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Question about differential expansion of lumber10/31
I found this succinct discussion about wood movement on a blog about buckboard wagons. They were discussing wooden wagon wheels and wrote this
" All wood is hygroscopic, meaning that when exposed to air, it will release or pick up moisture until it is in equilibrium with the humidity and temperature of the air. Because of this, wood tends to expand as it gains moisture and to shrink as moisture is lost, and it does not shrink or swell equally in all directions. Any solid wood or wood component will expand or contract over time as moisture and climate conditions change, and this exchange of moisture is ongoing. In an uncontrolled environment, wood is a dimensionally unstable material."
While this is not new information I thought it was very clearly explained. I would like to understand more about this phenomena.
We all know why wood expands and contracts generally. I would like to learn about why wood expands differentially, ie. what causes one board to expand more than another or one part of the same board to move more than another. We usually miter the outside corners of our cabinets because this approach doesn't telegraph wood movement so much.
The attached picture shows growth rings from various trees. If you look at it you will see some trees are perfectly symmetrical and some trees a bit more oblong. What I am curious about is how this difference in shape takes place? Presumably one side of the tree is favored or disfavored by local ecology.
The picture shows a stark contrast between old parts of the tree and new parts. Some of the trees have a greater percentage of light colored wood. I am guessing that this is because the tree grew very fast. The tree on top has more old wood than new wood. I am guessing that this tree grew very slowly.
MY QUESTION is this: What causes the irregular shape to circumference? If we looked at each straw of the fiber, would the straws on the portion on the tree with fatter new growth be larger in diameter than the straws on the small side of the tree?
Does the diameter of each intrinsic straw contribute to the differential expansion or contraction of the tree? I.e., does a bigger diameter straw have more room to expand and contract?
Or is this completely off base and all straws are the same size but there are just more of them?
A couple of more questions:
1) Am I correct in assuming that the growth rings are essentially composed of individual straws that, by capillary action, pull nutrients and moisture from the grown to top of straw?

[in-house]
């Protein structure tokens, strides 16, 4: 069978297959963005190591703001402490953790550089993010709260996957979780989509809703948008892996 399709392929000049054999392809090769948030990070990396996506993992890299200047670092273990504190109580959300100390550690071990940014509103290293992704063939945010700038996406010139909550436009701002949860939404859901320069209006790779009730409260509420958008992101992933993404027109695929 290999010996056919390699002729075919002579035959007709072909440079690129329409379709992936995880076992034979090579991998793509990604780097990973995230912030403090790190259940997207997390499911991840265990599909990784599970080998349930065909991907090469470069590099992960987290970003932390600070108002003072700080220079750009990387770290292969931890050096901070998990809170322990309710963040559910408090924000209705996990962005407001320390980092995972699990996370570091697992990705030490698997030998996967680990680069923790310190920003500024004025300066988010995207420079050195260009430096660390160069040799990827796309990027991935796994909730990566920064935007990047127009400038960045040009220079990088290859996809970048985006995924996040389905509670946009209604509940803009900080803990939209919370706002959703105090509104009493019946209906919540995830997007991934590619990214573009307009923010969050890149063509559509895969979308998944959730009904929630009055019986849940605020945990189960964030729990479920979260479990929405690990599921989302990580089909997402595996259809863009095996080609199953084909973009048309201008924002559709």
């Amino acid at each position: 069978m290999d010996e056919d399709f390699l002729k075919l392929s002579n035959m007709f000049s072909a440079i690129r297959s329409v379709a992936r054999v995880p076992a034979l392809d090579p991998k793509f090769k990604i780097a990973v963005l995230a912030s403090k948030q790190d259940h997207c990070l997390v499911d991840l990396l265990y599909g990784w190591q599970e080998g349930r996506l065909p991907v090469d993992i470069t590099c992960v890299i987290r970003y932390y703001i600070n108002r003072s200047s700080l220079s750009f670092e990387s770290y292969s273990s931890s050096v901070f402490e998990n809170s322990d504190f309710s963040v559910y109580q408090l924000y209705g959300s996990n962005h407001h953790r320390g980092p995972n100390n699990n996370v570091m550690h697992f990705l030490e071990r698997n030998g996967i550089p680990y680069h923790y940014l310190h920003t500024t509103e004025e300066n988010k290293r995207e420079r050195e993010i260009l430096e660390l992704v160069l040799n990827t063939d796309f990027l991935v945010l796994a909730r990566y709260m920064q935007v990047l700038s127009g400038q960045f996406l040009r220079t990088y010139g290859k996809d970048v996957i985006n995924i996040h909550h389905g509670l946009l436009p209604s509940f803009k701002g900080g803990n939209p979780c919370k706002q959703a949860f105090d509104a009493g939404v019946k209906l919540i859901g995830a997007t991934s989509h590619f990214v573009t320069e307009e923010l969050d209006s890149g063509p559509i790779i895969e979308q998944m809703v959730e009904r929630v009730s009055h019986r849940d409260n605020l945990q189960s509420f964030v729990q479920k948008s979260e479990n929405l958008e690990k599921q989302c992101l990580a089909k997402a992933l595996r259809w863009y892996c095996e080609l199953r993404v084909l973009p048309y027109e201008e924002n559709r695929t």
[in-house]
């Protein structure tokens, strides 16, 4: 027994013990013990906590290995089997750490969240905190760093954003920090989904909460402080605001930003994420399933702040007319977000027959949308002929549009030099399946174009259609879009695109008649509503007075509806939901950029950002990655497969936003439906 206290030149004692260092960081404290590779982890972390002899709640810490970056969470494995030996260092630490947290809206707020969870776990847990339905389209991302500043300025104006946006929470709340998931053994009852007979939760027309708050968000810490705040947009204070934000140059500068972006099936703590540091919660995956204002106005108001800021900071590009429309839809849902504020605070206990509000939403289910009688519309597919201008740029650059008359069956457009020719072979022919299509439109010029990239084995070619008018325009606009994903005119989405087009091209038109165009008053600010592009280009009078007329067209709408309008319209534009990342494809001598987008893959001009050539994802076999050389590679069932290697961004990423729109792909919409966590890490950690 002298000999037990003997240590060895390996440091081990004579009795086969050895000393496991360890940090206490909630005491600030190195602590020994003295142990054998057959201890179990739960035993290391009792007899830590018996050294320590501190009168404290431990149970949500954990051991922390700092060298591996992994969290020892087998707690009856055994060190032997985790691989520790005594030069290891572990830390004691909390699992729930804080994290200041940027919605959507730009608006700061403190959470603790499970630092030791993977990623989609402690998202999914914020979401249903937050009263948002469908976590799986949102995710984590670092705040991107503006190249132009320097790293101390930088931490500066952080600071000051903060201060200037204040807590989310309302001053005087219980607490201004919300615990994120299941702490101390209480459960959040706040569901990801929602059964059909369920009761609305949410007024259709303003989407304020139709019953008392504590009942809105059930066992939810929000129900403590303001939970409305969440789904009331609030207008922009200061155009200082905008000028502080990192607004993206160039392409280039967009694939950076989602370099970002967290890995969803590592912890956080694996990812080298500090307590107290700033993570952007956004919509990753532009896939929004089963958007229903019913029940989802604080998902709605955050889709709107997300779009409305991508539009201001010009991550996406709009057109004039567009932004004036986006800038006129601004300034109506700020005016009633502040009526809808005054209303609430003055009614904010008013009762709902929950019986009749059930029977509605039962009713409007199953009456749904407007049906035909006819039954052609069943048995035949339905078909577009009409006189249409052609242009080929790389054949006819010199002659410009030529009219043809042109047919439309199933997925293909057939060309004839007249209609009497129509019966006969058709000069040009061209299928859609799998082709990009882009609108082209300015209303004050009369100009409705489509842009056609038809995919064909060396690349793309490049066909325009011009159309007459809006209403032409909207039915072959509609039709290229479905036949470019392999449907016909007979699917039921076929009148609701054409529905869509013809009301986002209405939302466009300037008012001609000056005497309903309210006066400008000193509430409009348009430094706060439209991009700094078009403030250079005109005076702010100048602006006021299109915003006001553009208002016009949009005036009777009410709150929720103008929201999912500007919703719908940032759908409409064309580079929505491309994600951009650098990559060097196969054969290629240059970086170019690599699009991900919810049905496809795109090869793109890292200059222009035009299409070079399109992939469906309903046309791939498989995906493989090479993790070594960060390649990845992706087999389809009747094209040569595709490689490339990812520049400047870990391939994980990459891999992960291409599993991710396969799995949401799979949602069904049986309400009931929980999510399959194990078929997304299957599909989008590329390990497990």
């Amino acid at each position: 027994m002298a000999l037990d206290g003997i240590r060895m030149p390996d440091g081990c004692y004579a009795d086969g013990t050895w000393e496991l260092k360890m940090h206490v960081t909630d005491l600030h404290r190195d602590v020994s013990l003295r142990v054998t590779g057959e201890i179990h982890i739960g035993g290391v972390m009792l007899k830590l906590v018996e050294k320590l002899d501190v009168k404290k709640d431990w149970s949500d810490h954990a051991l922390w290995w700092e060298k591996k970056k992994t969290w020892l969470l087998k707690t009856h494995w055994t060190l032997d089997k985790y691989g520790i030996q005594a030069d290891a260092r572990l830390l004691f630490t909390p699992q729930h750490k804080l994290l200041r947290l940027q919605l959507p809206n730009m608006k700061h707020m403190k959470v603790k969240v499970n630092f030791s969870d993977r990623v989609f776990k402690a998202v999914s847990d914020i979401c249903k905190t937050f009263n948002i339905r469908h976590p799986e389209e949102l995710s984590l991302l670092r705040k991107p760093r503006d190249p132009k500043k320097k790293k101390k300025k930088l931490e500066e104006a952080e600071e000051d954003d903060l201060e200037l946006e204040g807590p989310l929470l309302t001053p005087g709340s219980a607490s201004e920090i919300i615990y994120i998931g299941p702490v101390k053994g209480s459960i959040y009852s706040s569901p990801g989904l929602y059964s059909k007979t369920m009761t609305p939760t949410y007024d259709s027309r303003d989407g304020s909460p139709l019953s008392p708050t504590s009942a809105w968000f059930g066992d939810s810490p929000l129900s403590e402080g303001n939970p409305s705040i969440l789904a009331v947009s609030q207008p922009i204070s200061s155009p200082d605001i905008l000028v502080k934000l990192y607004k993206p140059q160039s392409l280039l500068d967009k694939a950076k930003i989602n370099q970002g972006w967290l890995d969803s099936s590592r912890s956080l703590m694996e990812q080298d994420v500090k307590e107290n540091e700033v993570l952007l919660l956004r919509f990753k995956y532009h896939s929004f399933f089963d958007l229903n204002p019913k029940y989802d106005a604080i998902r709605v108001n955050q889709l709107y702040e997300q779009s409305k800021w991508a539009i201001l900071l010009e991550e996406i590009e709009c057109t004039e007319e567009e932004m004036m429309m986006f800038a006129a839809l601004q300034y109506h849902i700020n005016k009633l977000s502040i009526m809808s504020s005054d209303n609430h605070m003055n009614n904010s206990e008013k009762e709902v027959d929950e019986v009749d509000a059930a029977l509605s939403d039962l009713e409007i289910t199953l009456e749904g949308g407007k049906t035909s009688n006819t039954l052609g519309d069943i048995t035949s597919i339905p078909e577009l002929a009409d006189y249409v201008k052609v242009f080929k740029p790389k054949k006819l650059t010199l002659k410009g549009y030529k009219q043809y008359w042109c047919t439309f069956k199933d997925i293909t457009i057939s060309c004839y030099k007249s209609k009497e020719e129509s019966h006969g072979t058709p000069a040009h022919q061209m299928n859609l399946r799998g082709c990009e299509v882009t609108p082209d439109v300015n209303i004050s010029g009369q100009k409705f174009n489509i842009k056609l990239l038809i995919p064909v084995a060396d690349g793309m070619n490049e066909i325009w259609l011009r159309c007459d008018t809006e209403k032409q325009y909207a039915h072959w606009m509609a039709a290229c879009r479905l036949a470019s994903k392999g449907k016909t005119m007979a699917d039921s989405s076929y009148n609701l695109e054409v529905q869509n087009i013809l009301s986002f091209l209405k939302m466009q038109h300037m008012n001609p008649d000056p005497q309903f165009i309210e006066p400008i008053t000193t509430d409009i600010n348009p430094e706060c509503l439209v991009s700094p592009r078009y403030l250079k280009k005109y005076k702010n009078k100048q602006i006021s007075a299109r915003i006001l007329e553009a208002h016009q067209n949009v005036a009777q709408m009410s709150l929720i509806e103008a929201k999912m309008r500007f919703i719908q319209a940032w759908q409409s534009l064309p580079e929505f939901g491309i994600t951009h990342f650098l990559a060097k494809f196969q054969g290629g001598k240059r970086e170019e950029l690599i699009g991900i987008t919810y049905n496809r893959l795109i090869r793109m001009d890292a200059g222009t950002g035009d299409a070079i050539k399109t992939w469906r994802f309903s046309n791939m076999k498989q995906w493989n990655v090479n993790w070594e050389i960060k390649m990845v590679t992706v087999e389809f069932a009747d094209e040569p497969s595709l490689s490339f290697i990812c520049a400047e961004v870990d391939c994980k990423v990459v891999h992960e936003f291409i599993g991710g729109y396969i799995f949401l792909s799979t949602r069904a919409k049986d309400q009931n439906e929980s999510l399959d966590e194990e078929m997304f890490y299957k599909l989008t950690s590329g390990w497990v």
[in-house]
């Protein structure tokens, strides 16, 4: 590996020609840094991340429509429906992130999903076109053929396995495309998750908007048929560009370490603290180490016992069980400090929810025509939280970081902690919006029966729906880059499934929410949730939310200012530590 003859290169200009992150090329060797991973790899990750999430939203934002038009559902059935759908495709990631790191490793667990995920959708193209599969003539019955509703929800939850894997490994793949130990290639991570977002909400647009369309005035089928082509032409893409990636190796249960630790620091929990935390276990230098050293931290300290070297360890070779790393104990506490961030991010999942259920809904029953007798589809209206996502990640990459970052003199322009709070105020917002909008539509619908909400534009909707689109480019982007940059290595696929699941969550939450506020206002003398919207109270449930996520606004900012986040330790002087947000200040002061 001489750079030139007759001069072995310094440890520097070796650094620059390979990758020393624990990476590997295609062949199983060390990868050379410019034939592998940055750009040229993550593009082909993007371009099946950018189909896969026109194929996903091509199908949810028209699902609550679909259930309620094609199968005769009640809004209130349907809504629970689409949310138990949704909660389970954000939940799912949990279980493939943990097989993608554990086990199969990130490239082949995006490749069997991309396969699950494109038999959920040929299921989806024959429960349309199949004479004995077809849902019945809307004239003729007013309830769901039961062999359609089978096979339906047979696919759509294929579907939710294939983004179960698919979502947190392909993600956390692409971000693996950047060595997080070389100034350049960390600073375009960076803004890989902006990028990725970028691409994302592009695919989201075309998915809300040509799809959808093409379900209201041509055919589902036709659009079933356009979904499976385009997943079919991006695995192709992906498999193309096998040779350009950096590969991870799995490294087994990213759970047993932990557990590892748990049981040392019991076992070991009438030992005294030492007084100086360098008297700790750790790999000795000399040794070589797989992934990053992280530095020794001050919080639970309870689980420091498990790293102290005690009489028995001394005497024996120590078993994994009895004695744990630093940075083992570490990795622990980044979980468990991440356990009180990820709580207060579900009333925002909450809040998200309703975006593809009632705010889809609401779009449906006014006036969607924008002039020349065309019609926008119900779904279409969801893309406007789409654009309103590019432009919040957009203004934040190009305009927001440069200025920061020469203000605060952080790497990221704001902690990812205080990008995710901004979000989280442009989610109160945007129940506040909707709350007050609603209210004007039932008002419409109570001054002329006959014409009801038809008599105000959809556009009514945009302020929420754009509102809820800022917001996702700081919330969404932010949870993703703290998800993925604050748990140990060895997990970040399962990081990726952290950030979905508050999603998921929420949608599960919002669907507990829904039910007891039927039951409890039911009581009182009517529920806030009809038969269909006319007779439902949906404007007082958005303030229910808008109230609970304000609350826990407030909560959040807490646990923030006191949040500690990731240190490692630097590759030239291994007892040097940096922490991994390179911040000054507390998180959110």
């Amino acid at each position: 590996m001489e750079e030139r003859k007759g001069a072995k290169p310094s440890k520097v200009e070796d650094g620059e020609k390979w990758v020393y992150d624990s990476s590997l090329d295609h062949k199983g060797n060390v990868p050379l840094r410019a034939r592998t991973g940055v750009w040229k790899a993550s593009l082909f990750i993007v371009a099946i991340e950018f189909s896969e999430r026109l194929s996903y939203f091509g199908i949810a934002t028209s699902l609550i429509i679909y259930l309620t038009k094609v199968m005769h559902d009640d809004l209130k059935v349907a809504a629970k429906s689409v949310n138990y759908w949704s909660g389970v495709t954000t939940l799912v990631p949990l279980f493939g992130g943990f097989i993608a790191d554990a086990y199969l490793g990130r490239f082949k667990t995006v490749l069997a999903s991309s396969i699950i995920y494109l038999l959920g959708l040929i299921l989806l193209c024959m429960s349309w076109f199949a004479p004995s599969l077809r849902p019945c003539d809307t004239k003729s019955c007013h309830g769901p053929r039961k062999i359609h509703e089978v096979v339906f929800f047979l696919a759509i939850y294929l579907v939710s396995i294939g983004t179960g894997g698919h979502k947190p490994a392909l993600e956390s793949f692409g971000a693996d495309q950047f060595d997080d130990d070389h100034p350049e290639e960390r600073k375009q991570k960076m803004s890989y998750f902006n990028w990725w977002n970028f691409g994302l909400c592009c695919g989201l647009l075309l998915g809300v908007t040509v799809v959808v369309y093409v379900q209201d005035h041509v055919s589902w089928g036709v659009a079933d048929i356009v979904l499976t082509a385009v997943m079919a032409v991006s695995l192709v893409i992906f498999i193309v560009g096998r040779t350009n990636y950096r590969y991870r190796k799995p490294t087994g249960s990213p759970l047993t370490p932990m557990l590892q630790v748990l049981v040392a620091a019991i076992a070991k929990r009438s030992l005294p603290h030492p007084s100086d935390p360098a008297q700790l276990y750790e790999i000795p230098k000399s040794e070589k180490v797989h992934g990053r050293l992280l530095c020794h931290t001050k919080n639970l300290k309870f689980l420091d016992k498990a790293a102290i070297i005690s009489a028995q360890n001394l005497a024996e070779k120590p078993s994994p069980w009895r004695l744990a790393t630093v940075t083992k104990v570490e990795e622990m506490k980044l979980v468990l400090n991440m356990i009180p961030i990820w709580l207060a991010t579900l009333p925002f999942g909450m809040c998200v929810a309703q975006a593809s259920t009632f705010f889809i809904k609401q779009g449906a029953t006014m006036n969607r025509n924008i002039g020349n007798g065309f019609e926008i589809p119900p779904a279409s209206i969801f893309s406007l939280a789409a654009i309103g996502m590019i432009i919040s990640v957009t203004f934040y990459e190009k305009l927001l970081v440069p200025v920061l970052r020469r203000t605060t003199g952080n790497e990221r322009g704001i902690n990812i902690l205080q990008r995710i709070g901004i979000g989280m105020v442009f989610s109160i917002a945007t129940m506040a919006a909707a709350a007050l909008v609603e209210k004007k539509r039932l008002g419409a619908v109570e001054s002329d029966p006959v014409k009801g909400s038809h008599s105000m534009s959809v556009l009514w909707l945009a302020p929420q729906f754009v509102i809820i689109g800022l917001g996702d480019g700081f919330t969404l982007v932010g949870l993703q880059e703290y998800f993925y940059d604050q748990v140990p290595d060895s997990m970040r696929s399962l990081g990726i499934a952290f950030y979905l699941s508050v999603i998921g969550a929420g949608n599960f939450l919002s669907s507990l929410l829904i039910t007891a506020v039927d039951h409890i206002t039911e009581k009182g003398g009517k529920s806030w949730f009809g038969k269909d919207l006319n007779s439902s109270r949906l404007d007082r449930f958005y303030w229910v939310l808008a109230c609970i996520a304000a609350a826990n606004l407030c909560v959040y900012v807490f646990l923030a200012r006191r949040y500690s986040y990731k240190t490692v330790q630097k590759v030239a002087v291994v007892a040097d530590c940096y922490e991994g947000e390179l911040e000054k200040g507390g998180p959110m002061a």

2) Would a tree that manifests oblong shape (rather than perfectly circular) be an indication of more straws on one side of the tree or just fatter straws?
I first noticed this phenomena on an endgrain cherry butcher block table we built. The table was 5 inches thick and measured roughly 48 x 84 inches footprint.
This table developed about a half inch bow in the center. We put visqueen on one side to seal it then washed the other side with paper towels soaked in water. It wasn't a lot of water but enough so that the top uniformly glistened with moisture.
The interesting part (if you are not all asleep just yet) was that the the deflection in the table top disappeared in about a half hour. I figured what was happening was the the top part of the table absorbed more moisture and made the heretofore cylindrical fibers conical in shape. The wider diameter of cone at top essentially expanded one side of the table more than the other and caused it to straighten out.
I won't have the definitive answer for your questions, but I think I can clear up a few things. A lot of generalities.
There is a difference between the heartwood (dark in your photo) and the sapwood of the log, and then as it is processed into lumber. Differences in range of movement - generally sapwood is less stable, and durability - sapwood is more attractive to bugs and the smaller life forms that cause decay. Sapwood is avoided 100% in some species, and others will show hardly any visible difference and is included in the use of the board. As lumber becomes more expensive and hard to get, more sapwood is allowed. Sapwood is sometimes hard to see in White Oak, and nearly impossible to determine in Poplar. It is stark white in Padauk, contrasting strongly with the orange-red of the heartwood, so is avoided or used as a decorative element.